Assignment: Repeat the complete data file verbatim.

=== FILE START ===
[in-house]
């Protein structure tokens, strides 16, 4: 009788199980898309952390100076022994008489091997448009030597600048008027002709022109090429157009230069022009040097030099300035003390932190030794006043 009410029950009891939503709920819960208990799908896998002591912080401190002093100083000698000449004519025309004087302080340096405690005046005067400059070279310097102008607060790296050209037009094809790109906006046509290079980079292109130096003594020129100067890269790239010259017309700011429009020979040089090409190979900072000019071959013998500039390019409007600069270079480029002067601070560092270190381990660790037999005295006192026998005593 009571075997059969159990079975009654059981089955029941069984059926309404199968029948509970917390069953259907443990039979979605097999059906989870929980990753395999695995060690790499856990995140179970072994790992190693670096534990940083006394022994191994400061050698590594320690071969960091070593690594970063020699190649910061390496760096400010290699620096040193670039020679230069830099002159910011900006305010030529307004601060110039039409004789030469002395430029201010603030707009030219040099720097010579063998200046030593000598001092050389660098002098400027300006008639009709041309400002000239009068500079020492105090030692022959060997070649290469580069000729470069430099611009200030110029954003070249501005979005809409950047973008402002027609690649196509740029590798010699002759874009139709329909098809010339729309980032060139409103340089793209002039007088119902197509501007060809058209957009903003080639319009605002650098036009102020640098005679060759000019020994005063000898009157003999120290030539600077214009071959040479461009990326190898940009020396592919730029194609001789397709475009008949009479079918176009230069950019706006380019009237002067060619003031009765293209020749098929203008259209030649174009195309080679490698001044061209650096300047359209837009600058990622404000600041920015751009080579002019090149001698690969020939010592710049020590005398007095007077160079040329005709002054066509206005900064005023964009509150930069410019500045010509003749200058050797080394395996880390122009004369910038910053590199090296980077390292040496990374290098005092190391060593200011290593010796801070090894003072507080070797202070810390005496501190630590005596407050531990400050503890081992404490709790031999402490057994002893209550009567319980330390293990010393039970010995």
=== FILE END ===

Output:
[in-house]
């Protein structure tokens, strides 16, 4: 009788199980898309952390100076022994008489091997448009030597600048008027002709022109090429157009230069022009040097030099300035003390932190030794006043 009410029950009891939503709920819960208990799908896998002591912080401190002093100083000698000449004519025309004087302080340096405690005046005067400059070279310097102008607060790296050209037009094809790109906006046509290079980079292109130096003594020129100067890269790239010259017309700011429009020979040089090409190979900072000019071959013998500039390019409007600069270079480029002067601070560092270190381990660790037999005295006192026998005593 009571075997059969159990079975009654059981089955029941069984059926309404199968029948509970917390069953259907443990039979979605097999059906989870929980990753395999695995060690790499856990995140179970072994790992190693670096534990940083006394022994191994400061050698590594320690071969960091070593690594970063020699190649910061390496760096400010290699620096040193670039020679230069830099002159910011900006305010030529307004601060110039039409004789030469002395430029201010603030707009030219040099720097010579063998200046030593000598001092050389660098002098400027300006008639009709041309400002000239009068500079020492105090030692022959060997070649290469580069000729470069430099611009200030110029954003070249501005979005809409950047973008402002027609690649196509740029590798010699002759874009139709329909098809010339729309980032060139409103340089793209002039007088119902197509501007060809058209957009903003080639319009605002650098036009102020640098005679060759000019020994005063000898009157003999120290030539600077214009071959040479461009990326190898940009020396592919730029194609001789397709475009008949009479079918176009230069950019706006380019009237002067060619003031009765293209020749098929203008259209030649174009195309080679490698001044061209650096300047359209837009600058990622404000600041920015751009080579002019090149001698690969020939010592710049020590005398007095007077160079040329005709002054066509206005900064005023964009509150930069410019500045010509003749200058050797080394395996880390122009004369910038910053590199090296980077390292040496990374290098005092190391060593200011290593010796801070090894003072507080070797202070810390005496501190630590005596407050531990400050503890081992404490709790031999402490057994002893209550009567319980330390293990010393039970010995």